|LIU, DIBO - Leibniz Institute Of Freshwater Ecology And Inland Fisheries|
|STEINBERG, CHRISTIAN - Leibniz Institute Of Freshwater Ecology And Inland Fisheries|
|Straus, David - Dave|
|PEDERSEN, LARS-FLEMMING - Technical University Of Denmark|
|MEINELT, THOMAS - Leibniz Institute Of Freshwater Ecology And Inland Fisheries|
Submitted to: Aquacultural Engineering
Publication Type: Peer Reviewed Journal
Publication Acceptance Date: 8/6/2013
Publication Date: 5/1/2014
Citation: Liu, D., Steinberg, C.E., Straus, D.L., Pedersen, L., Meinelt, T. 2014. Salinity, water hardness, and dissolved organic carbon modulate degradation of peracetic acid (PAA) compounds in aqueous solutions. Aquacultural Engineering. 60:35-40.
Interpretive Summary: Peracetic acid (PAA) is a mixture of acetic acid (concentrated vinegar) and hydrogen peroxide that is used as a disinfectant in food preparation, hospitals and aquaculture. It works very well on hard surfaces, but in aquaculture, we don’t know what effect water hardness (i.e., calcium concentration), salinity or dissolved organic carbon (i.e., sources of decomposing plants) has on neutralizing this compound. We used 3 commercial PAA mixtures and 3 different concentrations of these mixtures in waters with different hardness, salinity or dissolved organic matter, to track the rate that the PAA concentrations diminished. The results showed that salinity and dissolved organic carbon increased the rates of degradation of PAA, while hardness had little effect. This compound is being investigated to replace banned chemicals, especially in the EU where very few chemicals can be used, it is safe and effective to use on fish at a low dose, and breaks down into harmless residues.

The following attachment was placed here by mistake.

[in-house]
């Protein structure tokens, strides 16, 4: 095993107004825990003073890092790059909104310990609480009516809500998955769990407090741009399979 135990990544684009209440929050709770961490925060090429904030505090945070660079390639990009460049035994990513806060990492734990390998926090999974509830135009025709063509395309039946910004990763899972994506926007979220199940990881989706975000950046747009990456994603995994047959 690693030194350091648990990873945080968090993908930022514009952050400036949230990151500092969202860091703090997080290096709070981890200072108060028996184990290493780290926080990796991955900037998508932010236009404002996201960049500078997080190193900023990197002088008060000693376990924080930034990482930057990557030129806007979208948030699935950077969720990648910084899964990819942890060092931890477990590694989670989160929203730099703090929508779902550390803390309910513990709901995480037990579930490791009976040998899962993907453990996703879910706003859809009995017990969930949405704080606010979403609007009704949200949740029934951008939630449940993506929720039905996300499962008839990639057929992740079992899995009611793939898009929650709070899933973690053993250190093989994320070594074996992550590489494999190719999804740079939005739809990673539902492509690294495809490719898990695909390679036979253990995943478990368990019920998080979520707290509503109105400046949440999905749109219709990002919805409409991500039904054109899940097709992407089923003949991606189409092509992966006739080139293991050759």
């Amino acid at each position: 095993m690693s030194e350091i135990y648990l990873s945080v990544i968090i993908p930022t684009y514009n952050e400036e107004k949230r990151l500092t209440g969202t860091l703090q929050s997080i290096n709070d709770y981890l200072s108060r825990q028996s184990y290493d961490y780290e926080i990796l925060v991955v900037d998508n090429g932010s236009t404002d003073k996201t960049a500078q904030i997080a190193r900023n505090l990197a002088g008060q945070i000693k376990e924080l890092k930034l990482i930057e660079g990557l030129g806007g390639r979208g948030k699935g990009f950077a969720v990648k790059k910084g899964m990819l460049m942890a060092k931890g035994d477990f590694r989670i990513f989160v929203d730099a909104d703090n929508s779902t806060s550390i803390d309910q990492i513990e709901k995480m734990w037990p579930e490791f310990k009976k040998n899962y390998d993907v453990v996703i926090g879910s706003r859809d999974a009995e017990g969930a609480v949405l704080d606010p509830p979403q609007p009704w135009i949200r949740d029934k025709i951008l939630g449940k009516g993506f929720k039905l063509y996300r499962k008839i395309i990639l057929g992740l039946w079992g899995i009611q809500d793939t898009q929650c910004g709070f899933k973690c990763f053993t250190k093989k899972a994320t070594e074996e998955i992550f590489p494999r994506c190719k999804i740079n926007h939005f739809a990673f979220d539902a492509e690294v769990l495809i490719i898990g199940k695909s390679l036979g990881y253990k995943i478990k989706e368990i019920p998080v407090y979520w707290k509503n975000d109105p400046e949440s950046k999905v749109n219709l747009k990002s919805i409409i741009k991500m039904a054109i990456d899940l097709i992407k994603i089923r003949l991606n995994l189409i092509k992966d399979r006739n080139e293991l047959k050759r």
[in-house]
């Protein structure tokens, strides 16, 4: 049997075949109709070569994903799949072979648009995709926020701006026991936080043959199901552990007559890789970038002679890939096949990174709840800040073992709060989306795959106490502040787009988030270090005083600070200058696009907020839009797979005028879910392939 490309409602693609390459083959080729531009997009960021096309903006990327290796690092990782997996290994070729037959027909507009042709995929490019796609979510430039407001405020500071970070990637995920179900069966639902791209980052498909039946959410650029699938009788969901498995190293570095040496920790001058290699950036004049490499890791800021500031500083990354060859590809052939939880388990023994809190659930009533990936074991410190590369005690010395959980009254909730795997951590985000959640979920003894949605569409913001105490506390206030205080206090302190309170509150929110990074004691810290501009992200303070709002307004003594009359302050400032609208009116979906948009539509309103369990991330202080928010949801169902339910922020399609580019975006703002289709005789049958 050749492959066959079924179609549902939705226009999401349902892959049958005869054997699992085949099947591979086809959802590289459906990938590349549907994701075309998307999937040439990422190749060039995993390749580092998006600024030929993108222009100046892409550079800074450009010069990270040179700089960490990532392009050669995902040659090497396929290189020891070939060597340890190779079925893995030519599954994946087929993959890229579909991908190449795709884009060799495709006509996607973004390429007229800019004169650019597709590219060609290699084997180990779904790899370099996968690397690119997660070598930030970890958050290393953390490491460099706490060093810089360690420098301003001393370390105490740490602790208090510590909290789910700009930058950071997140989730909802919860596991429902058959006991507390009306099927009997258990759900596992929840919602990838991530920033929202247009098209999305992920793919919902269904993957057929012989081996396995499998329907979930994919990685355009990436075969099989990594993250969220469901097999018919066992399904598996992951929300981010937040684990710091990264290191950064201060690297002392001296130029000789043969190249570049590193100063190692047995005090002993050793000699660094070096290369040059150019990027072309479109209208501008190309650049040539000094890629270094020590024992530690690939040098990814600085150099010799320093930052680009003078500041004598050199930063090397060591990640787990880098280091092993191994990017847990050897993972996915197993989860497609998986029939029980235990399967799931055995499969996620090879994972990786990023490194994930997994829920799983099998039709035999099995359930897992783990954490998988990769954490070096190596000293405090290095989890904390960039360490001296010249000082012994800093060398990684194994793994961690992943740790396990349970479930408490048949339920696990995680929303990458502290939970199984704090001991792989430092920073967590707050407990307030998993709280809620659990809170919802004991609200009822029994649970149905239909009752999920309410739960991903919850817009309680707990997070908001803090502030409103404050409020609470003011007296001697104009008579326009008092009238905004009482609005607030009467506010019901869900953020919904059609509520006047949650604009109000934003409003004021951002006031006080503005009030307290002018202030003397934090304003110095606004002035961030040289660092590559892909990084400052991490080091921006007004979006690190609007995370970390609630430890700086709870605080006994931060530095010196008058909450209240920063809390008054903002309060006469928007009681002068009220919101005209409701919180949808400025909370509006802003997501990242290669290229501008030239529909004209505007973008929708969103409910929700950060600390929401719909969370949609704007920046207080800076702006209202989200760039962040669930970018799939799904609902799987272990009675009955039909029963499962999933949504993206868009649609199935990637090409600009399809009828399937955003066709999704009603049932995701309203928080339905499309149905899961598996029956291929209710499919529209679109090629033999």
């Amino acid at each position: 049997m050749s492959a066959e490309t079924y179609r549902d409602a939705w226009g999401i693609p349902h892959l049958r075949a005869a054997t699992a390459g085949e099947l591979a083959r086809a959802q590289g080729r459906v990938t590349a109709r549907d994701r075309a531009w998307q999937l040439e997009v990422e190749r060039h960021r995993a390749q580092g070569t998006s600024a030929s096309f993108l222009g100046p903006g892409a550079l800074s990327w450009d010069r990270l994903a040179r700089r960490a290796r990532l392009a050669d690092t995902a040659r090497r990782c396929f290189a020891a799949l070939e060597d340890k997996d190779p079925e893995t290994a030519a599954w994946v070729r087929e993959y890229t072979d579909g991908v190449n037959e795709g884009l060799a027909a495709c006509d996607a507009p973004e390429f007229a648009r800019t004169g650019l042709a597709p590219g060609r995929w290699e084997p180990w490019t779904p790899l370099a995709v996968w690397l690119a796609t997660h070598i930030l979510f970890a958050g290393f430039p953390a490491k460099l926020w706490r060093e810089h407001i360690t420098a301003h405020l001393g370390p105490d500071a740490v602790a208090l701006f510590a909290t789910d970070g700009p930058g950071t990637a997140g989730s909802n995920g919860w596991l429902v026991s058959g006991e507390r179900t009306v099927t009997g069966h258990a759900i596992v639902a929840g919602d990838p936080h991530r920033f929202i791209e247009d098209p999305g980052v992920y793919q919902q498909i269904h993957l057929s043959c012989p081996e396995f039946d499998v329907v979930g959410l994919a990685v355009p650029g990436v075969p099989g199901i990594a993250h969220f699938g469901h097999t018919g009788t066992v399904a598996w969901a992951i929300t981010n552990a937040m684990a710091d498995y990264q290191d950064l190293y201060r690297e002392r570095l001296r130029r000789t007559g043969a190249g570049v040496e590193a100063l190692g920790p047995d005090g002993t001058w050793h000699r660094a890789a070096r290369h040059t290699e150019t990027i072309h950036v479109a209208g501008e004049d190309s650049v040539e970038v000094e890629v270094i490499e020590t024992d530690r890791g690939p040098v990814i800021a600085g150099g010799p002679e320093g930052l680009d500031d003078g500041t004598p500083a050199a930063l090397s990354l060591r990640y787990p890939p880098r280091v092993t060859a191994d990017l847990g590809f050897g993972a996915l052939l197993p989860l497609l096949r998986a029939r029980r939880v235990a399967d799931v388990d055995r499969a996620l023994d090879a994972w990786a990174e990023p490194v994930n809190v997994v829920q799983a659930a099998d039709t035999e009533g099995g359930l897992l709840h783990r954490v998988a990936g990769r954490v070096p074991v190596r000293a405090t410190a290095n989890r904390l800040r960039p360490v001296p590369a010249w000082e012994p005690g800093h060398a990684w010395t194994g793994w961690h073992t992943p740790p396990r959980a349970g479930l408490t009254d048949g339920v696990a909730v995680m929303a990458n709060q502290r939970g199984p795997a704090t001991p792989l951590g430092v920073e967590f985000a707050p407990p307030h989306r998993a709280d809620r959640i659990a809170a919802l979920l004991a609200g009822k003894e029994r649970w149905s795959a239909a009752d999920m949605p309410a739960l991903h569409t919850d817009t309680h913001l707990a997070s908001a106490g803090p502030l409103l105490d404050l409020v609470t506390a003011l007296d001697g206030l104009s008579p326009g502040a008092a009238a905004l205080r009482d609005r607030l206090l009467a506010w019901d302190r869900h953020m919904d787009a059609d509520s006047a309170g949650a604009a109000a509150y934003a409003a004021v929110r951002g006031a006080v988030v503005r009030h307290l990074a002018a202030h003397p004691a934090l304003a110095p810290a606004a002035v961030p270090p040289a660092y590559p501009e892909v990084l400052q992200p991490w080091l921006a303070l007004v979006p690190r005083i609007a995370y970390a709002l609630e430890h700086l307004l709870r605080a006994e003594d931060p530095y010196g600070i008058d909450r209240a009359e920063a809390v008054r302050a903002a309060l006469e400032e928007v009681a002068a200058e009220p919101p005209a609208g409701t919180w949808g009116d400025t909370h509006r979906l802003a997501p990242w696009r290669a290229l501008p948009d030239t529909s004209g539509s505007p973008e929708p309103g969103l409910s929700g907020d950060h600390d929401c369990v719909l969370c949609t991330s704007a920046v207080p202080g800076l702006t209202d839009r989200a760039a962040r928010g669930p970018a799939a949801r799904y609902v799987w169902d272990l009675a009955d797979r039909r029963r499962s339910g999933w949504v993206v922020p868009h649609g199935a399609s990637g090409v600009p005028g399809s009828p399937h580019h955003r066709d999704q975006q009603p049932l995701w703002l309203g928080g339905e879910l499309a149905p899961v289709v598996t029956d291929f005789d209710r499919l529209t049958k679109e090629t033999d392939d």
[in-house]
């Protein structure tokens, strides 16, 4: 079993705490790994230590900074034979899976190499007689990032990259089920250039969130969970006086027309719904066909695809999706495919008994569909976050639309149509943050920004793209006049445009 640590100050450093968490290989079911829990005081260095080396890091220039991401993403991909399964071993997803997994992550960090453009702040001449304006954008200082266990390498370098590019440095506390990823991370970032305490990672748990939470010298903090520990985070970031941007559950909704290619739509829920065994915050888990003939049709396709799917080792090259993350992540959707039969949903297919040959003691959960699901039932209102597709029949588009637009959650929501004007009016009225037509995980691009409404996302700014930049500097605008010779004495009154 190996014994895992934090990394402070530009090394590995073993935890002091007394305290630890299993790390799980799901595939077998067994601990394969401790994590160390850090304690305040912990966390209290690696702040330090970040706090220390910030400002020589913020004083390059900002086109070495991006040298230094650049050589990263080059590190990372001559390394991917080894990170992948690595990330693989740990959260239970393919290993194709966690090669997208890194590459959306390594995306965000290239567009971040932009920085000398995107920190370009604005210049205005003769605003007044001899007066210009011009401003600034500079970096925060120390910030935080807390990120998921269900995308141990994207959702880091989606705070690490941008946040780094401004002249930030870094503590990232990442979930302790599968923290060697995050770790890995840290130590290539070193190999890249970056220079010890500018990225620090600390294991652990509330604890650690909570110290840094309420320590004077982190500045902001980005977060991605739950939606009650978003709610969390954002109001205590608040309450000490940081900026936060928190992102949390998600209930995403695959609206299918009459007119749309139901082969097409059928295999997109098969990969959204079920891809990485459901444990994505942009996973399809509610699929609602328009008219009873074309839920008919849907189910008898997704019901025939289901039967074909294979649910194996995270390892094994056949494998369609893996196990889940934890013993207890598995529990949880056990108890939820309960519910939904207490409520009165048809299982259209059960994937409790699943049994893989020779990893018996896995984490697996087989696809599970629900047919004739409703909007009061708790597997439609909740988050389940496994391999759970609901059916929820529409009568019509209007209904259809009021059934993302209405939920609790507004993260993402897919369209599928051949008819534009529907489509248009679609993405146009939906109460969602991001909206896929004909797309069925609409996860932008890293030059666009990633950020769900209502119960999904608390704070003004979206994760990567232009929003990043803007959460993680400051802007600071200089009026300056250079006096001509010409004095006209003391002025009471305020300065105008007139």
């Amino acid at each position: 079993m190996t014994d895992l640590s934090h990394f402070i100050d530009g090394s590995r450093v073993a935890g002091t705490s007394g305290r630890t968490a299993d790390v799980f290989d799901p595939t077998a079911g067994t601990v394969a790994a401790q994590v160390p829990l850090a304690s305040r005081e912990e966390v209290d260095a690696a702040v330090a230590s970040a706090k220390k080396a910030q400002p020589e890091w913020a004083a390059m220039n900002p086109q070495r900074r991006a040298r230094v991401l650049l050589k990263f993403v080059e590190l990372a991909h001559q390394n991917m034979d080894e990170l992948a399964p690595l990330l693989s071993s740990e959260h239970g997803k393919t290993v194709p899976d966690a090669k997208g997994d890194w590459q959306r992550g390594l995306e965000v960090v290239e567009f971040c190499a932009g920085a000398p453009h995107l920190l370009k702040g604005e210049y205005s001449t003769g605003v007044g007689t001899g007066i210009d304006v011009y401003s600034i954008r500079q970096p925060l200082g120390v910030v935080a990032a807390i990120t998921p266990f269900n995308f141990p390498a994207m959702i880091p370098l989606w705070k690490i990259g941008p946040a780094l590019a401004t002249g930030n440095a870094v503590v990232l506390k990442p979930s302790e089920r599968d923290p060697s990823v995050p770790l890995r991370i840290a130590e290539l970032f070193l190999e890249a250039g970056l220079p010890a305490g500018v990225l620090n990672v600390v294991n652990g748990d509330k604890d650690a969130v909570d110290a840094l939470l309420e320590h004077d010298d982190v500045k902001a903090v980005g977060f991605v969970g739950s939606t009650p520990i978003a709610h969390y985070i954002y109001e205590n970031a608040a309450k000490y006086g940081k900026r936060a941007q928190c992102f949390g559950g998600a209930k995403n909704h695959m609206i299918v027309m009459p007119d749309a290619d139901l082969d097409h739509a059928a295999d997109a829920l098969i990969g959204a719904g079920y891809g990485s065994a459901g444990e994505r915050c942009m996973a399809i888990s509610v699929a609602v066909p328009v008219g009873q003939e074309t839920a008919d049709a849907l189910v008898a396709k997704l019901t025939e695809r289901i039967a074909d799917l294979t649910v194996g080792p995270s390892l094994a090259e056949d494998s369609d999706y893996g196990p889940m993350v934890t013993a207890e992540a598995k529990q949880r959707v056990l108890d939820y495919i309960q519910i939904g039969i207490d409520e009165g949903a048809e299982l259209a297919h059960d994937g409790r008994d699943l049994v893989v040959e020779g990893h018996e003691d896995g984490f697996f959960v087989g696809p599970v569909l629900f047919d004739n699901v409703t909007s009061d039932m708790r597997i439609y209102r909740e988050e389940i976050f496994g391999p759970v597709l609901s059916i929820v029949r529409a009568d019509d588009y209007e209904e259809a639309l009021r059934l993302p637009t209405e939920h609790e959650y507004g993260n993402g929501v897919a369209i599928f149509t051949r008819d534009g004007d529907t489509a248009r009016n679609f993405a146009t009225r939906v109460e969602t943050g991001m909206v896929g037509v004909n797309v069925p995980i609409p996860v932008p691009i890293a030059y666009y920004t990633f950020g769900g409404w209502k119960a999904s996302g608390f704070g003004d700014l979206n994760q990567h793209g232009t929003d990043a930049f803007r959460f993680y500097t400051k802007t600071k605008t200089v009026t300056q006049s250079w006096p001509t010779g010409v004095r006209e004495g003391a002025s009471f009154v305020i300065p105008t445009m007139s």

Technical Abstract: Peracetic acid (PAA) is used in aquaculture under different conditions for disinfection purposes. However, there is a lack of information about its environmental fate, particularly its persistence in aquatic systems with different chemistries. Therefore, the impact of water hardness, salinity, and dissolved organic carbon (DOC) on PAA-degradation within 5 h was investigated in this study. Three PAA formulations (Wofasteril (c) E400, Wofasteril (c) E250, and Wofasteril (c) Lspez) at 3 concentrations (0.5 mg/L, 1 mg/L and 3 mg/L) were selected. Salinity, water hardness, and dissolved organic carbon (DOC) were the specific variables investigated in this study. Salinity was adjusted with NaCl or sea salt dissolved in purified water at concentrations of 1 % (10 g/L) and 3 % (30 g/L); water hardness was adjusted to 0.5- (pH 7.5, low water hardness) and 5-fold (pH 8, high water hardness) standard dilution water (DIN EN ISO 7346-3:1997); DOC was maintained with HuminFeed (c) dissolved in purified water resulting in DOC concentrations of 8 mg/L and 24 mg/L. The results showed that salinity, especially sea salt, and DOC increased the PAA-degradation rate while water hardness likely stabilized PAA. For full scale aquaculture application, the fate of PAA has to be carefully monitored, since a brief exposure time or low dosage will result in insufficient treatment, and could provoke the opposite effect and stimulate the pathogens.